According to the Bank of England, economists assume interest rates will rise and move toward equilibrium or a ‘natural’ real rate of interest that takes into account inflation over the long term.
The idea of a natural rate of interest was first introduced by Swedish Economist Knut Wicksell. Recognised as an economist’s economist in the late 1800s and early 1900s, Wicksell is known for his macroeconomic text Interest and Prices which noted the difference between the real rate of return on capital (aka: the natural rate of interest) and the market rate of interest (aka: the rate borrowers pay). According to The Economist:
“If the financial rate is below the natural rate, businesses can reap unlimited profits by borrowing as much as they can and ploughing it into high-returning projects. Eventually, though, all that additional spending pushes up prices, money and credit, and eventually, financial interest rates.
Wicksell saw financial rates as those set by banks competing to make loans. That job is now performed by central banks. They still think in Wicksellian terms: the natural rate prevails when the economy is at full employment. Set the policy rate above the natural rate and the economy tips into depression. Set it below, and inflation results – or, some worry, speculative credit booms.”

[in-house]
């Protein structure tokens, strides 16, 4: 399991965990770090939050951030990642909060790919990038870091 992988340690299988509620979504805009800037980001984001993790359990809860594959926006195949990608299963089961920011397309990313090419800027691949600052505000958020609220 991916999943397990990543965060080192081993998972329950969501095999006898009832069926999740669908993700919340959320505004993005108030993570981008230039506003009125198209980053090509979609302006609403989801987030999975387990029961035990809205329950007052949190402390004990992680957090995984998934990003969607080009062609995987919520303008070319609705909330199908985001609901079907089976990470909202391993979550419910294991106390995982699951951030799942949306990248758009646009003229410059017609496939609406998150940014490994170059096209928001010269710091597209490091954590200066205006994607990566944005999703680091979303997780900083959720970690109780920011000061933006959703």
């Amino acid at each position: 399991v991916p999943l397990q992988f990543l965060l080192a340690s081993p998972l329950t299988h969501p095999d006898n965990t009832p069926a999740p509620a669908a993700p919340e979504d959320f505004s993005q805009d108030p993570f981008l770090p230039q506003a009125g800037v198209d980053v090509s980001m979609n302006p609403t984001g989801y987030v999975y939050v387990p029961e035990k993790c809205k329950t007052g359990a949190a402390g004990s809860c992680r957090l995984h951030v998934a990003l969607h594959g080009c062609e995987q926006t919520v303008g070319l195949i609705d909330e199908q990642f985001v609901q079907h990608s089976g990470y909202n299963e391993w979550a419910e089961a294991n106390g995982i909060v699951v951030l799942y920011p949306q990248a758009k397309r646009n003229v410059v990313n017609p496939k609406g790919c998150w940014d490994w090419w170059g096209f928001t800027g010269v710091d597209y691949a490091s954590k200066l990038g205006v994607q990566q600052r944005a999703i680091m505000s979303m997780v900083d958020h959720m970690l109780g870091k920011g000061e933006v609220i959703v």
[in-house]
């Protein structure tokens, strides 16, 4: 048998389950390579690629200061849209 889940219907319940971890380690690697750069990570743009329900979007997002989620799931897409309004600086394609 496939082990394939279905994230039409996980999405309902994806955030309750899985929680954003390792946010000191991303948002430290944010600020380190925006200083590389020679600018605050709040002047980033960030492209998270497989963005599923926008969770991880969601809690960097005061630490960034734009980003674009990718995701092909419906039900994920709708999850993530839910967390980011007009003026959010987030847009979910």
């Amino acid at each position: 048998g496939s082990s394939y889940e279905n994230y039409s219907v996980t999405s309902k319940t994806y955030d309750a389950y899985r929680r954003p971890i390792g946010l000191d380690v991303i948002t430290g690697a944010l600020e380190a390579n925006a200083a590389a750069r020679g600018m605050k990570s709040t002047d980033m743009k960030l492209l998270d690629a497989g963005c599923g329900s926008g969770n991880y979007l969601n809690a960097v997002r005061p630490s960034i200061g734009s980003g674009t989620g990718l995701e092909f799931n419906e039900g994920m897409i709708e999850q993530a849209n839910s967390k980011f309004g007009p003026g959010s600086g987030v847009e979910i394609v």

So, where are interest rates headed? According to the Bank of England’s report this month, as it upgraded its UK growth forecasts and said unemployment would fall “faster than anticipated”.
Business surveys suggest Britain is now enjoying a “robust recovery in activity” and the jobs market is improving, according to the minutes to this month’s Monetary Policy Committee (MPC) meeting.
In the minutes, the Bank noted that strong business activity surveys, improving employment intentions, and a fall in the claimant count suggested unemployment “would fall further over the rest of the year, probably at a faster pace than anticipated at the time of the August Inflation Report”.
Source: Bank of England & Telegraph